Security (MSc RID)
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- Term 1
This course is only available to students enrolled on the MSc Research for International Development programme.
The course does not take a conventional approach to security; state formation and structure, military and political organisation and security sector interventions are covered in the core course of Violence, Conflict and Development and the optional course War to Peace Transitions. The course on Security is designed to complement these courses by examining aspects of security that are not associated with formal political and military functions. The course will also contribute to the teaching on Development Studies and Globalisation and Development by offering a security perspective on many of the subjects that are approached on these degrees from the angle of development.
The notion of security has been embedded in the state system since Westphalia. It has assumed various guises since, becoming a determining feature in the development launched in response to the disorder and unruly behaviour of the poor, and subsequently as the rationale behind the Marshall Plan. At the end of the Cold War, the collapse of the Soviet Union resulted in uni-polar politics and this established the frame for a global security agenda. Simultaneously, the tempering of national sovereignty bestowed a form of sovereignty on the individual—expressed through the terminology of human rights—thus conceiving the notion of human security. As security shifted from the national to the sub-national and international level, its diversity increased—different mechanisms protect and threaten humans and globes—and there has been a corresponding proliferation of actors working in the field of security.
The course on Security aims to examine the meanings and agents of security. Security is conceptualised as a pattern of relations designed to manage risk through collaboration, competition and compromise; its opposites are vulnerability, insecurity and terror. The course investigates processes and phenomena that pose direct threats to groups of people and, in doing so, potentially destabilise or aggravate situations. Famine, financial volatility and AIDS undermine people physically, politically and psychologically, and on occasions result in further forms of insecurity as people resist, retaliate or take advantage of the situation. The course also incorporates analysis of contingent—and differentiating—social factors such as age, gender, class and identity and the way that these shape and are shaped by experiences of security.
The collaborative nature of security has various manifestations, as treaties are formulated to combat a shared threat, posed for example by climate change. Global security demands collaboration, and the difficulties in ensuring it raise the question of whose security is being pursued. This introduces the elements of competition—reflecting the tensions inherent to the Westphalian system or the Cold War and insecurity in Africa. As the pursuit of security in one dimension or by one set of players competes with or compromises the security of others, there is an opportunity to examine not only security imposed but also the political space for defiance and reconfiguration that exists within the environment of uni-polar politics and radical intervention.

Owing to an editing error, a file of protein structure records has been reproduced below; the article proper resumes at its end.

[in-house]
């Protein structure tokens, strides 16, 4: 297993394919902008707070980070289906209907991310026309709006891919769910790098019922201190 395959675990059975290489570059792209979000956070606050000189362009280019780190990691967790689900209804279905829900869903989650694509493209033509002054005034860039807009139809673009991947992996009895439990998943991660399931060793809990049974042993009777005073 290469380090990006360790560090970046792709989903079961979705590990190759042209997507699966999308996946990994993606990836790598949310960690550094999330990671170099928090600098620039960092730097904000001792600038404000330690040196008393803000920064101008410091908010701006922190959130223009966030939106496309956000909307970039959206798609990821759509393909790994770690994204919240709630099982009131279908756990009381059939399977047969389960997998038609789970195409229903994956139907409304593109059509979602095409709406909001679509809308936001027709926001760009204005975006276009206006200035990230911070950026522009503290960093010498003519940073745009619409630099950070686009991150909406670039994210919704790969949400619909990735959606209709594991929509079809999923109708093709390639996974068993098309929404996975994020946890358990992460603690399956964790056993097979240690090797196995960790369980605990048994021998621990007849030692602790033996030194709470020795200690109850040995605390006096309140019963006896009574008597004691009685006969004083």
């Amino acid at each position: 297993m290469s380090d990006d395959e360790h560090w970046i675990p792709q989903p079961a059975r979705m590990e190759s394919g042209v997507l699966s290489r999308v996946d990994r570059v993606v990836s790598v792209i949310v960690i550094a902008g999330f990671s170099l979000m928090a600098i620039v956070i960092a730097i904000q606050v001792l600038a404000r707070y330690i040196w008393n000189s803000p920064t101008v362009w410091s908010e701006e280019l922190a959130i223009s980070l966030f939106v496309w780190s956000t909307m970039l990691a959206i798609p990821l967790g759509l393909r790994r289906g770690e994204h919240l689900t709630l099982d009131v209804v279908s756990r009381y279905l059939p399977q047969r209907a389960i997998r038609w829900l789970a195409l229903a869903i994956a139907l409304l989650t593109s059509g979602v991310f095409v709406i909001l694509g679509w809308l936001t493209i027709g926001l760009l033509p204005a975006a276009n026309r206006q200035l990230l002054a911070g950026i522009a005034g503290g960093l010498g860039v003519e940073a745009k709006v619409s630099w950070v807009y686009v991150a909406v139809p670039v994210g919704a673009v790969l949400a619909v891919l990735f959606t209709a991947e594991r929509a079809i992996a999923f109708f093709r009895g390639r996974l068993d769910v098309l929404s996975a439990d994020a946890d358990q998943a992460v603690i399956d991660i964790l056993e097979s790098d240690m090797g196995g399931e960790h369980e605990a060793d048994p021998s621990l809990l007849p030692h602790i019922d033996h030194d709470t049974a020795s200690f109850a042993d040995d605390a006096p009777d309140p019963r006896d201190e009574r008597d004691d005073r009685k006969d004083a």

The course is divided into three parts: human security, international security and global security. There is overlap and interplay between the elements examined in each section, and the structure is designed to provide a framework for teaching and analysis rather than to categorise these aspects of security definitively. The course draws on literature from a range of sources. The academic literature derives predominantly from Development Studies, Political Science and International Relations. This provides varied analysis of the nature and function of global security and human security. In addition to this, there is a rapidly expanding academic literature linking specific threats to processes of vulnerability, insecurity, terror and globalisation. This is accompanied by literature by pressure groups working on the issues concerned: on AIDS, corporate responsibility, the environment and human rights. The UN, itself heavily involved in forging the meanings of security, has produced documents relating to health, climate change and other elements covered in the course.
This course will be delivered alongside the parallel course, 'Security', worth 22.5 CATS credits. Students will have the opportunity to attend all lectures and tutorials, but the examinable component will be approximately 75% of the 22.5 CATS credits syllabus. The following topics will not be part of the examinable component of this course: Week 9: Climate Change and Week 10: Terrorism and the threat of Global Security
Objectives and learning outcomes of the course
At the end of the course, a student should be able to:
- Elaborate on and critique meanings of the term ‘security’, how these are constructed, interpreted and manipulated;
- Identify and examine non-military processes and phenomena affecting security;
- Demonstrate a sophisticated understanding of how various forms of security interact;
- Explain the roles of a diverse set of actors operating in the field of security;
- Analyse ways in which security is differently experienced between and within groups;
- Assess risks and vulnerabilities within Global Security;
- Deploy academic, UN and pressure group literature on security in constructing arguments.
Teaching takes place through a weekly 2 hour lecture and 1 hour tutorial.
Method of assessment
60% examination, 40% coursework. Each student will be expected to submit an essay of no more than 4000 words, worth 40%. Resubmission of coursework regulations apply.